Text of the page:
The 15-Minute Writer (part two): 5 Ways to Get Organized

(Read part one of the series here.)

Are you having trouble writing because you can’t see past the piles of books, Post-it notes, and paper on your desk?

Trust me, I’ve been there. I’m a pile-r by nature, a fact that has frustrated my  husband–and me!–more than once.

If you have limited time to write, though, getting organized is absolutely essential. After all, you don’t want to waste precious minutes you’ve scheduled for writing on finding lost items–or clearing your messy desk.

So here are my top five organizing tips for busy writers:

1. First, figure out your organizing personality. For example, don’t try to use notebooks if you’re not a notebook person. If you love technology and abhor piles of paper, go paperless. Hate Google calendar? Admit it! Don’t try to fit yourself into someone else’s mode. It doesn’t work in the long run. If you’re visual, you might need a big bulletin board or calendar on the wall in your writing area.

2. Set up a system you’ll want to use regularly. Why spend time on something if you’re going to dread it? If you love bright colors, use them in your file folders.  Play your favorite CDs when you’re going through receipts—or watch a funny movie while you’re organizing your calendar and notebook.

3. “Backwards plan.” I learned this handy phrase when my husband took a church administration course during seminary. It’s been invaluable for both of us. Here’s a short explanation of the BP process: Take a deadline (or set one for yourself) and mark it on your calendar. Then take all the tasks you’ll need to complete in order to meet the deadline—interviews, outlining, writing a rough draft, revising—and decide how much time you’ll likely need to complete each one. Then plan backwards, setting yourself mini-deadlines.

4. Set aside a few minutes of each writing session for de-cluttering. You need time to delete old material, back-up files, tame paper piles, recycle books, and throw out trash–or you’ll be on the way to auditioning for Hoarders. Once you’ve gotten organized, five minutes a day is do-able and will go a long way toward keeping your desk, computer, and writing space organized. Believe me, once you make this a habit, you’ll be glad you did!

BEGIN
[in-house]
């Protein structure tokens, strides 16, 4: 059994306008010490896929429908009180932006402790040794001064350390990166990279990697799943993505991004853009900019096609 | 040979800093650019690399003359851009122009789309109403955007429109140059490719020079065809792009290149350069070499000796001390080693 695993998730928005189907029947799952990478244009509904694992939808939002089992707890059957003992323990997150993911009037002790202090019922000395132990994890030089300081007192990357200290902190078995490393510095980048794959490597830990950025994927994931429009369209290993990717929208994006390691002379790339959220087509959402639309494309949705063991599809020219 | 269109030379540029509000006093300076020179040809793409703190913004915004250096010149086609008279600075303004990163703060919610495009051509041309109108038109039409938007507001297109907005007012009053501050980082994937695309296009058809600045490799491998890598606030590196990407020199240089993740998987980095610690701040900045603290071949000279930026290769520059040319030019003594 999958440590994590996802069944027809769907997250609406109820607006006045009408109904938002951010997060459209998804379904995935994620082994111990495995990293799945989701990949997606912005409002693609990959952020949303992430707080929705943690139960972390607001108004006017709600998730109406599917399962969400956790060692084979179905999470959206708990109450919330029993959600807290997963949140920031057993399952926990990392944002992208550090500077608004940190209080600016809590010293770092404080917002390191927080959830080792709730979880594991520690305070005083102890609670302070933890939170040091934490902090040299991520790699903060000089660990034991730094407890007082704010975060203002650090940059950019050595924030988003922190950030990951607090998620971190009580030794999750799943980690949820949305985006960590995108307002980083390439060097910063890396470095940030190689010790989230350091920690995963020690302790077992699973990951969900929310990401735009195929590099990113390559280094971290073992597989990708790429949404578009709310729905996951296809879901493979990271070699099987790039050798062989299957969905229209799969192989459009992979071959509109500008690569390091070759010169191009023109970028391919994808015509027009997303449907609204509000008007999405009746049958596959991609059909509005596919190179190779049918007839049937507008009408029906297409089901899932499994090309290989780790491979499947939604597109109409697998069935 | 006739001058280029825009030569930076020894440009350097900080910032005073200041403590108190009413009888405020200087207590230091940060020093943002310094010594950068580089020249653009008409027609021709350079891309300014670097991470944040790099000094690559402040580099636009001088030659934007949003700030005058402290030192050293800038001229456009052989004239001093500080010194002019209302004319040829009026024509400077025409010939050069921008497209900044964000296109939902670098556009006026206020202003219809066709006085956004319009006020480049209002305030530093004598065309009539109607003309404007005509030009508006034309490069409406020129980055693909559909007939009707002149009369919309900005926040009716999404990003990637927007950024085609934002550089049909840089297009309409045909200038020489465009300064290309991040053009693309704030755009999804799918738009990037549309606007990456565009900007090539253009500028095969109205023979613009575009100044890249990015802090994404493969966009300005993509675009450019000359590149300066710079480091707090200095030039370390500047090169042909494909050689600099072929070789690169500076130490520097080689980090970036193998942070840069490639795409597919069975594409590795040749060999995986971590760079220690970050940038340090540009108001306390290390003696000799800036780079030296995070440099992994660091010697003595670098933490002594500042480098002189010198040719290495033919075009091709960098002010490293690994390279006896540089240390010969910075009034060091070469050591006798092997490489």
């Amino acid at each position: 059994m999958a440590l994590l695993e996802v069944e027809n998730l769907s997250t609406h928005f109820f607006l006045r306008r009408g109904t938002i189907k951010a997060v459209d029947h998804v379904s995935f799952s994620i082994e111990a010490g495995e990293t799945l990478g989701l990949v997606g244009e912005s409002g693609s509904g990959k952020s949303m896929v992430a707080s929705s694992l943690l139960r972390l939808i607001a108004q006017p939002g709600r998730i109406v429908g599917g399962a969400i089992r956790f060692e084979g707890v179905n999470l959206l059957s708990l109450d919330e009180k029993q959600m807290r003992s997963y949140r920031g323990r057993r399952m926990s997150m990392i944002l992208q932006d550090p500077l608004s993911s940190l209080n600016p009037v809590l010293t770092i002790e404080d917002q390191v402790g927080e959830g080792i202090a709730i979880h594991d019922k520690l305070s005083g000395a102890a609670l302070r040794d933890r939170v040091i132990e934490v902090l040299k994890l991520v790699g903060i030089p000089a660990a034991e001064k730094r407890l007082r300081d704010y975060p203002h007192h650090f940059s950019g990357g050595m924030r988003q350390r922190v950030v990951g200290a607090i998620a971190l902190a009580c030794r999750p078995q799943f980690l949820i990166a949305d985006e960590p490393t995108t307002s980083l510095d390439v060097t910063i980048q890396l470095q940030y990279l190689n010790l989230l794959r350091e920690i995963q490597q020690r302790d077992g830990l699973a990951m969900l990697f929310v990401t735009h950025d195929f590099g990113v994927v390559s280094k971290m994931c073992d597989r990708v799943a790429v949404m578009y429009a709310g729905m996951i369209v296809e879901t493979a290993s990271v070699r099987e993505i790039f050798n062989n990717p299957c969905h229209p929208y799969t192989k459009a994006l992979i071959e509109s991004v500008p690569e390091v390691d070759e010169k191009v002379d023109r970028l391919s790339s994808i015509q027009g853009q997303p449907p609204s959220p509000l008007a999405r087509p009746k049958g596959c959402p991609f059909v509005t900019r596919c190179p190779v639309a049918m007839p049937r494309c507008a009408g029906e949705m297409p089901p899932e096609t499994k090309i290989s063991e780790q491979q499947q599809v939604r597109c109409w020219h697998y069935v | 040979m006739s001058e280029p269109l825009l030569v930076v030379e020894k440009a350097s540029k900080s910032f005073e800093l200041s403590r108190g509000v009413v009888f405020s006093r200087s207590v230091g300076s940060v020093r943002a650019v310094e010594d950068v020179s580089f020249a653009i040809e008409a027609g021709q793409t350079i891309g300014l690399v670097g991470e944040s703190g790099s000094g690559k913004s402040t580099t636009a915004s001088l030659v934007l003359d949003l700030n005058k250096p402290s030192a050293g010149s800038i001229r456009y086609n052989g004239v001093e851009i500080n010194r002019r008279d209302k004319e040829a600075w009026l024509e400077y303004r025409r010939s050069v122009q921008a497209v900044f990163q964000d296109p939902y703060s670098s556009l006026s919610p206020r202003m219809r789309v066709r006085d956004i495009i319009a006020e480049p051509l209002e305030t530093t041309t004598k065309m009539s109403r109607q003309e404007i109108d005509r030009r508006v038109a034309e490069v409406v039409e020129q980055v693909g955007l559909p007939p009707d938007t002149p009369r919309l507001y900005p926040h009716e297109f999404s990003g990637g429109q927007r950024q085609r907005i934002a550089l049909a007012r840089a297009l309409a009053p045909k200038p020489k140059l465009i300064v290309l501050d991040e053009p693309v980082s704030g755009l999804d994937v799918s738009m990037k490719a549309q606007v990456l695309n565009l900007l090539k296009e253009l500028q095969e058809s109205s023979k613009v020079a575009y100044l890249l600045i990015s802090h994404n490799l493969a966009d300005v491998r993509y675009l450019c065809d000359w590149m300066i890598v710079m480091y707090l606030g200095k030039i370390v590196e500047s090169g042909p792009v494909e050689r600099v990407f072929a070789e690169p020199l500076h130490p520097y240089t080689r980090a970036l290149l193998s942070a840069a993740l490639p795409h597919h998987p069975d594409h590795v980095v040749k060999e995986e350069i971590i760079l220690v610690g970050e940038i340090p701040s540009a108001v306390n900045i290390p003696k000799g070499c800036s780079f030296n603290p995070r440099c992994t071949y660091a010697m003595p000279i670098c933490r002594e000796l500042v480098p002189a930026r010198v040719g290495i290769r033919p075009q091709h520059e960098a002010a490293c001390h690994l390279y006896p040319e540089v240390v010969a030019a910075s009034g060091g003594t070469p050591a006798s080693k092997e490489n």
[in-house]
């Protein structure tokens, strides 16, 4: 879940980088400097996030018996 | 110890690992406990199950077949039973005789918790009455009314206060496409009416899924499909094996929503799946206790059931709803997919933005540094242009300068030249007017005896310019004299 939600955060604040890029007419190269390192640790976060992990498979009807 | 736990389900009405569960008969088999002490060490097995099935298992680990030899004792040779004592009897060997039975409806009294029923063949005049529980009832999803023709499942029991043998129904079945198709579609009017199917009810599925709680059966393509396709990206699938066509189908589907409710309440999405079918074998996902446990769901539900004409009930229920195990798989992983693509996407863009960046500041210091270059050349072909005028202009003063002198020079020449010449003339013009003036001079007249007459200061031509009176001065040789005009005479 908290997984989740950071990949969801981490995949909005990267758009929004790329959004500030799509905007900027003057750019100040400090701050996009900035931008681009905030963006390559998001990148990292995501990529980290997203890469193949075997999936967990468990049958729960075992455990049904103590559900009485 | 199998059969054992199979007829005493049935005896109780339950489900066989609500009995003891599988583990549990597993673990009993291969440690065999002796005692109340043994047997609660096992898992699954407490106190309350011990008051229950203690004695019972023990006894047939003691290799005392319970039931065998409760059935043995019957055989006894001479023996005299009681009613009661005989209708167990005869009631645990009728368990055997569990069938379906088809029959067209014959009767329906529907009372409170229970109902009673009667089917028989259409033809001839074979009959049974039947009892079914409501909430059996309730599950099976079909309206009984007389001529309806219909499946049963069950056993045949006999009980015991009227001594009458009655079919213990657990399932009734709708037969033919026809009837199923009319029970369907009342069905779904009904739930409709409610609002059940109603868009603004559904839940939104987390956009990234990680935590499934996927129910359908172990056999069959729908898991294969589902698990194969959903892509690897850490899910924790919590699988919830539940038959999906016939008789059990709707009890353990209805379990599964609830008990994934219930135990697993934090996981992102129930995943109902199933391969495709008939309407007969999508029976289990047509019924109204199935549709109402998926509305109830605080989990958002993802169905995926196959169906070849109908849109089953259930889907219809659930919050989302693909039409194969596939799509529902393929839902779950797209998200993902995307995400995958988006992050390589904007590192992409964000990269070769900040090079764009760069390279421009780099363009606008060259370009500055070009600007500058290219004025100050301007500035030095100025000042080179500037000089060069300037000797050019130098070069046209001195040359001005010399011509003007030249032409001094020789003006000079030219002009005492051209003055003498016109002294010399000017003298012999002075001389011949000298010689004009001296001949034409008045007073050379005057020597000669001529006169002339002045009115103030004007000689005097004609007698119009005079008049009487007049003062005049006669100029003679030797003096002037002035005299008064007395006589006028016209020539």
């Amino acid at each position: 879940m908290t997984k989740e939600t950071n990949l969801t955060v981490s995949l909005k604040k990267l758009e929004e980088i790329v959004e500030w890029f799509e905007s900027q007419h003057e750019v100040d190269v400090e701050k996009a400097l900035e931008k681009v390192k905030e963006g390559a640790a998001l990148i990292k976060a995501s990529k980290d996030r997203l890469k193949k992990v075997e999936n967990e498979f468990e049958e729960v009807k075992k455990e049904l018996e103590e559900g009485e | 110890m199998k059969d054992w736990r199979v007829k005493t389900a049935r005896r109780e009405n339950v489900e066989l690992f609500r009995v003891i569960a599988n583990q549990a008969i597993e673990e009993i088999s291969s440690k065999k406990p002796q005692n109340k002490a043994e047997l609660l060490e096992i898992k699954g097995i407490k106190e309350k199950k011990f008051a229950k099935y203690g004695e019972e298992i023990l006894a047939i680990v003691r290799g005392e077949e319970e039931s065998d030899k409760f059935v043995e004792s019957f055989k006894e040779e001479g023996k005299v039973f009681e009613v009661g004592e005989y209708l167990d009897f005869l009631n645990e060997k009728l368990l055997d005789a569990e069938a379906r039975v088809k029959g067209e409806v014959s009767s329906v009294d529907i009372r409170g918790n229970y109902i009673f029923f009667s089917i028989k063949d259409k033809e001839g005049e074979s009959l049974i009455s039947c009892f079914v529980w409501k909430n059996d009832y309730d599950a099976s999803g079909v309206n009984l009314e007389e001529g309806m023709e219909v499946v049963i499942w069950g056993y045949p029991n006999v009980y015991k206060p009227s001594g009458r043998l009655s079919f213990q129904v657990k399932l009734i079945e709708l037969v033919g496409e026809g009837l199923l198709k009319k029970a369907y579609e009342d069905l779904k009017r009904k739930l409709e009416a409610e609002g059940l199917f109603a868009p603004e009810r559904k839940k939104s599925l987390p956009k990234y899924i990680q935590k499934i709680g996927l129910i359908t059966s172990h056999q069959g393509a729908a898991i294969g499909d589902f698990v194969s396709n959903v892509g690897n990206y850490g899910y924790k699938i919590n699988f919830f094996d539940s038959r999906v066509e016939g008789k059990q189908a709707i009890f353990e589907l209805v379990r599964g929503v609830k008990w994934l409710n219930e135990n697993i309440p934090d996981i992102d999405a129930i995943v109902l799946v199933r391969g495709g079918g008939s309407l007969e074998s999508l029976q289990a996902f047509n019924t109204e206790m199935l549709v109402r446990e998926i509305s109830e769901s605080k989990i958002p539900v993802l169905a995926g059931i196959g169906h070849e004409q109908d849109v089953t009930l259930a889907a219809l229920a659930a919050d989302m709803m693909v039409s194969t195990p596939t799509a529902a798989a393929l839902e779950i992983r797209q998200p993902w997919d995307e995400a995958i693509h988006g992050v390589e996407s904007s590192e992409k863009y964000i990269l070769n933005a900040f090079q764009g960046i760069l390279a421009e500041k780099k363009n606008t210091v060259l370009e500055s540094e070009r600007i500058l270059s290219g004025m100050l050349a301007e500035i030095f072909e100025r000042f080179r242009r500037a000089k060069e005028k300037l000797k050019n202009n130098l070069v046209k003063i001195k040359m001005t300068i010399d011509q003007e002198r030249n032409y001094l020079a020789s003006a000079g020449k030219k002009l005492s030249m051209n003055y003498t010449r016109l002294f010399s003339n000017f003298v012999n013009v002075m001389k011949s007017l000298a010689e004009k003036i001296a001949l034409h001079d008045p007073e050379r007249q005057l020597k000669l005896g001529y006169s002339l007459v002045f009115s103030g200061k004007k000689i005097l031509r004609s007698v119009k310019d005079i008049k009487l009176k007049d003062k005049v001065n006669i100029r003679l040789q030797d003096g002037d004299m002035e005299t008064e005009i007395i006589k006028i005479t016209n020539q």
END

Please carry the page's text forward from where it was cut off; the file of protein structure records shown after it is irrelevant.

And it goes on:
5.Use OmmWriter. (Thanks to writer Duane Scott for this fabulous tip!) He said, “It blocks out all distractions (email, social media, chat messages, etc…) and provides you with a completely white screen with only a blinking cursor. It also offers different peaceful backgrounds and music to accompany your writing. Another great feature: you can set it to have a manual typewriter sound effect when you type.” The cost for all this? A one-time fee of $4.99.”

Your turn: what are your most effective organizational strategies? I’d love to hear them!

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18 thoughts on “The 15-Minute Writer (part two): 5 Ways to Get Organized

  1. Fantastic ideas! I agree with Martha, the OmmWriter sounds great, I’ll check it out soon! And I can’t agree more about de-cluttering and maintenance. With my hectic schedule, I can’t afford to lose precious minutes or hours looking for a piece of research, or digging through uneeded files. Thanks for a very helpful post.

    BTW, I’m showing my boss the Google Calendar part. He’s tried to make me use it for months, and I just can’t quite connect to it. 🙂

    • 🙂 Anita, I’m glad I could help you with a work problem–and thanks for the kind words. 🙂

  2. Thanks for some new information. I clicked on your link to OmmWriter, and it’s interesting. I learned the backwards plan in Home Ec class in high school. We had to write out a time sheet for our cooking prep the day before we cooked. That kind of thinking does helps with deadlines.

    Right now my desk needs organizing. When my real important pile starts to mean nothing to me. I know I’ve left it there too long. Thanks for inspiration to set things right.

    • You’re so welcome. And I love the backwards plan. It’s been helpful in many areas, not just writing!

  3. Just wanted to add, besides using a software like OmmWriter, I found it really useful to use a simple typing device. I use a AlphaSmart Neo, but there are others. It doesn’t allow for anything else by write, and that’s what we need 🙂

    • That’s a good thought. Anything that can help us with focusing (and blocking out distractions) is great.

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  5. I find it hard to be organized both by paper method and electronically. I’m currently weeding through heaps of printouts of WIPs or notes for WIPS and trashing them because they are outdated and I had to set the project aside for a few years.

    Likewise, it can become unwieldy keeping lots of files for my historical fiction on the computer as well. Different research documents, versions of stories, notes to self, character sketches, the whole 9 yards.

    But one thing I have learned as I am cleaning out and shredding oodles of old paper copies–I’m definitely going to find a way to make the electronic way work. No more paper piles for me! UGH!

    • BK, I agree…the paper piles are exhausting. But computer files can be just as frustrating if we don’t organize well. I don’t have it all together, for sure. Some days I can’t even figure out where I put it, or remember why I needed it! But being semi-organized, as much as is possible in the midst of a hectic life, has helped me immensely. 🙂

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